educational

Why I Did It: Working With Walnuts, Part 2

Stephen Yagielowicz

In this installment of my ongoing "Why I Did It" series, I'm going to continue discussing the use of includes, focusing on PHP and Server Side Includes (SSI) for fast and easy page formatting, and simplified site maintenance.

The first part of this article laid the groundwork for today's discussion by outlining what "includes" are, and some of the things that they're used for. I also showed you the syntax for using includes with Microsoft's popular "FrontPage" visual HTML Editor and site maintenance tool. But what about those Webmaster's who do not use FrontPage? Can they use includes to perform routine maintenance tasks and so much more?

PHP is not yet something that might be considered "standard"...

In most cases, the answer is yes, they can! While other options may be available, two that I have (and do) use are PHP and Server Side Includes (SSI), and we'll take a look at them today:

PHP Includes
As I said in my first installment, I'm not a programmer, and so I can't explain to you WHY PHP includes are preferable to standard Server Side Includes (SSI), even though I have found several benefits to using them over SSI. In fact, there are only two things that I know about PHP: I need to name my pages ".php" and that PHP really stands for "Personal Home Page" — NOT the often claimed "Hypertext Pre-Processor" — a function-describing name given to it by marketing types who couldn't sit in some corporate boardroom and sell the use of a powerful technology with the words "Personal" or "Home Page" in it. Evolution, you know, but I digress:

PHP is a server-side technology that requires a PHP enabled Web server. While increasingly available to Webmasters using virtual hosts, and easily installed by those on dedicated boxes, PHP is not yet something that might be considered "standard," and so if you're not sure that your host supports it, you should inquire first before frustrating yourself over something that may not currently work for you.

If you do have a PHP enabled server, then you are definitely in luck! I say this because one of the coolest things that I have found about the way PHP works for me on my box, as opposed to what works for me using SSI, is that I am able to include "outside" pages into my content. By that I mean I can by using the full, absolute URL of the resource that I desire, toss it into my Web page, even if it is on a different server.

This was something that I was unable to do with SSI, which on my hosts' setup, didn't allow me to pull content from other domains, or include CGI script output, for example. These capabilities are extremely important for me, as they allow me to include the same "Pic Of The Day" (POTD) panel on all of my sites, or the same Full Page Ad (FPA), or anything else that I desired! This is a key prerequisite for my content centralization strategy where many "front ends" can share the same content-filled "back end" — a process much simplified by PHP's relativly easy integration with mySQL databases, a topic beyond the scope of this article. For now, basic file sharing in PHP is possible through this simple snippet of code:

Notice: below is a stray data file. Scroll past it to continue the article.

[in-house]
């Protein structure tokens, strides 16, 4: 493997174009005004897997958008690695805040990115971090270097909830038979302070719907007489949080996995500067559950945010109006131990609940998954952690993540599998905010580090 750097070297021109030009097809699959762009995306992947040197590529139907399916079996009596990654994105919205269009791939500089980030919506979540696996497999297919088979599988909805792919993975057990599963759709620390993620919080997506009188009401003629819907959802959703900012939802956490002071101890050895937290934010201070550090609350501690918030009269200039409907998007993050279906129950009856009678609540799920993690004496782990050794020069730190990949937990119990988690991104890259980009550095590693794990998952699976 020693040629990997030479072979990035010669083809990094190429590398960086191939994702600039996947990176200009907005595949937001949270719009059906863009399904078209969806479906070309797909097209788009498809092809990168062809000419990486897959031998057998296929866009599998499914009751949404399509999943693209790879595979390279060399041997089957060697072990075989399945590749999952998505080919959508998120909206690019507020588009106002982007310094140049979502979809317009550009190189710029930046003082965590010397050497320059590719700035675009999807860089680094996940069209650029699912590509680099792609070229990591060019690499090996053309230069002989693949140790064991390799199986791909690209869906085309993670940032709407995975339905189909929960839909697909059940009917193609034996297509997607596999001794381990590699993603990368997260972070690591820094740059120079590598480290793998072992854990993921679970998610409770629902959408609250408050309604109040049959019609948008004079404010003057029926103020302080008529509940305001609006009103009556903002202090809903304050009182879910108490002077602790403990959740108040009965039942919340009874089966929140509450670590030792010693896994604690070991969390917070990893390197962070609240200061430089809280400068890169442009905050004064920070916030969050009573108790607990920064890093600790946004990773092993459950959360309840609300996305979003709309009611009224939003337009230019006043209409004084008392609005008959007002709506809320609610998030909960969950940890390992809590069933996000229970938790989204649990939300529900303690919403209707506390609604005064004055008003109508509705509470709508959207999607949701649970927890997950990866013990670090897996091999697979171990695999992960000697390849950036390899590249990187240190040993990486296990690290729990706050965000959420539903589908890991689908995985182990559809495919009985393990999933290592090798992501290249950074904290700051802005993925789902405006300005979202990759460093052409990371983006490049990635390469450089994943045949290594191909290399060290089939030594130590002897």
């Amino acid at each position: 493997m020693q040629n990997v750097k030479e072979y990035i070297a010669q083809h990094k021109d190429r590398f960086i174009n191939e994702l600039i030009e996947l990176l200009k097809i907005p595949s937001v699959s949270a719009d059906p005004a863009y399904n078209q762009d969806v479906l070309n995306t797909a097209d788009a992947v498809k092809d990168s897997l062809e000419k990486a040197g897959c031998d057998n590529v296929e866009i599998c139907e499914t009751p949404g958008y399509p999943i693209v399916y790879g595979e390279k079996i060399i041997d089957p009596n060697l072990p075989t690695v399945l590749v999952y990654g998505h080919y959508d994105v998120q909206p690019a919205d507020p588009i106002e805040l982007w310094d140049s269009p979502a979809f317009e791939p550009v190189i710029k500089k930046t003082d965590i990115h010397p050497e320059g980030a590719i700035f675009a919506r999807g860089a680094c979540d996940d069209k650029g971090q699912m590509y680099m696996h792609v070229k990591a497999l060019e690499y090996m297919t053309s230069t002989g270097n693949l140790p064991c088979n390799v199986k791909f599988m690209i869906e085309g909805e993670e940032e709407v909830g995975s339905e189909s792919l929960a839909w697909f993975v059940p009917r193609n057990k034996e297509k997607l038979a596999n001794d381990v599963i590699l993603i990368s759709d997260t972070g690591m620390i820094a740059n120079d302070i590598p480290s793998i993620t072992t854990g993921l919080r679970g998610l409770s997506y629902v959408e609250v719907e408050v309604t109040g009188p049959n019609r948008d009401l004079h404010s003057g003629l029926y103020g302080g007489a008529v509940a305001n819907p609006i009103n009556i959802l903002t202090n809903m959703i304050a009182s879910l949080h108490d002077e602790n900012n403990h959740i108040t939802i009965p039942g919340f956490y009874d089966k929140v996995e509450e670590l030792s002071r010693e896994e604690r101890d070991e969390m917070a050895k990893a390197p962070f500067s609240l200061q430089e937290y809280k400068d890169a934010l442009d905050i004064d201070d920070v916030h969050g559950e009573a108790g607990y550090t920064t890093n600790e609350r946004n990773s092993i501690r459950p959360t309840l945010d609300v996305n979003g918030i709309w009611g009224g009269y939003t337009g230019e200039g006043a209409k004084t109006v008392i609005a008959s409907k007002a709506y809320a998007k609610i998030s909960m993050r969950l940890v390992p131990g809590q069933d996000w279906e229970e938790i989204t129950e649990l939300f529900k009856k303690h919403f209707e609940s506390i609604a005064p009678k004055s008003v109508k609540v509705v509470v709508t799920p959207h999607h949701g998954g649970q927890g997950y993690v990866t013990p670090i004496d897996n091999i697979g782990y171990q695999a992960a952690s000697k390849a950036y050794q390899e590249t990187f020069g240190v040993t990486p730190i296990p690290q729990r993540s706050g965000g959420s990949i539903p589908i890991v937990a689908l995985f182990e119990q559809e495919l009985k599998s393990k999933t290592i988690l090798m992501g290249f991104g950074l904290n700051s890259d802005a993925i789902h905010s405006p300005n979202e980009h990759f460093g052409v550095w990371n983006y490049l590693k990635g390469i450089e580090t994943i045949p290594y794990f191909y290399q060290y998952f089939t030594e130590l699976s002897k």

?PHP include("http://domain.com/header.php"); ?

In this example, I would use this include at the top of my page, calling a standard page header file to appear, and in this case I would also likely have another include at the bottom of my page to display the footer file:

?PHP include("http://domain.com/footer.php"); ?

This is a great way to include navigational structures , credits, copyright, contact and legal info across all of your pages, in a way that is easily updated by editing a single file. You can find a wealth of additional PHP information and tutorials at the official Web site: http://www.php.net Once my domains were moved to upgraded Linux servers with PHP support I abandoned the use of SSI in favor of the more flexible PHP approach.

Server Side Includes (SSI)
Perhaps more accessible to a wider range of Webmasters is SSI. While in my own experience, its use has not been as flexible as that of PHP, I relied upon it to include page headers and footers, along with BODY tag information across one of my sites that wasn't yet PHP enabled. I found that using SSI includes for such things as BODYtag inclusion is an easy way to change the look and feel of your site by updating one file with new background colors or images, and text and hyperlink properties.

When using SSI on my virtually hosted domains, I was required to adopt the ".shtml" extension on the pages I had placed the includes before they would work. My host (apparently for security reasons) disallowed the use of SSI (#exec) from within CGI scripts, and CGI output from within SSI. Major inconveniences for me given the amount of CGI used on the same site that I placed these includes. Still, the benefits outweighed the restrictions, and I was able to use the following snippet format to add my various includes:

!--#include virtual="/includes/header.shtml" --

One problem that I encountered with this was my excessive use of this happy new tool: I used includes for the HEAD and BODYtags, to provide common headers, footers, navigation, and certain JavaScript based advertising functions, and anything else that I could think of, with an end result of pages that would not fully load on occasion, probably as I was choking my server... A poor trade for the flexibility and ease of maintenance that I was seeking. Once my domains were moved to upgraded Linux servers with PHP support I abandoned the use of SSI in favor of the more flexible PHP approach.

In my next installment, I'll discuss JavaScript "includes" and the damn Walnut metaphor... ~ Stephen

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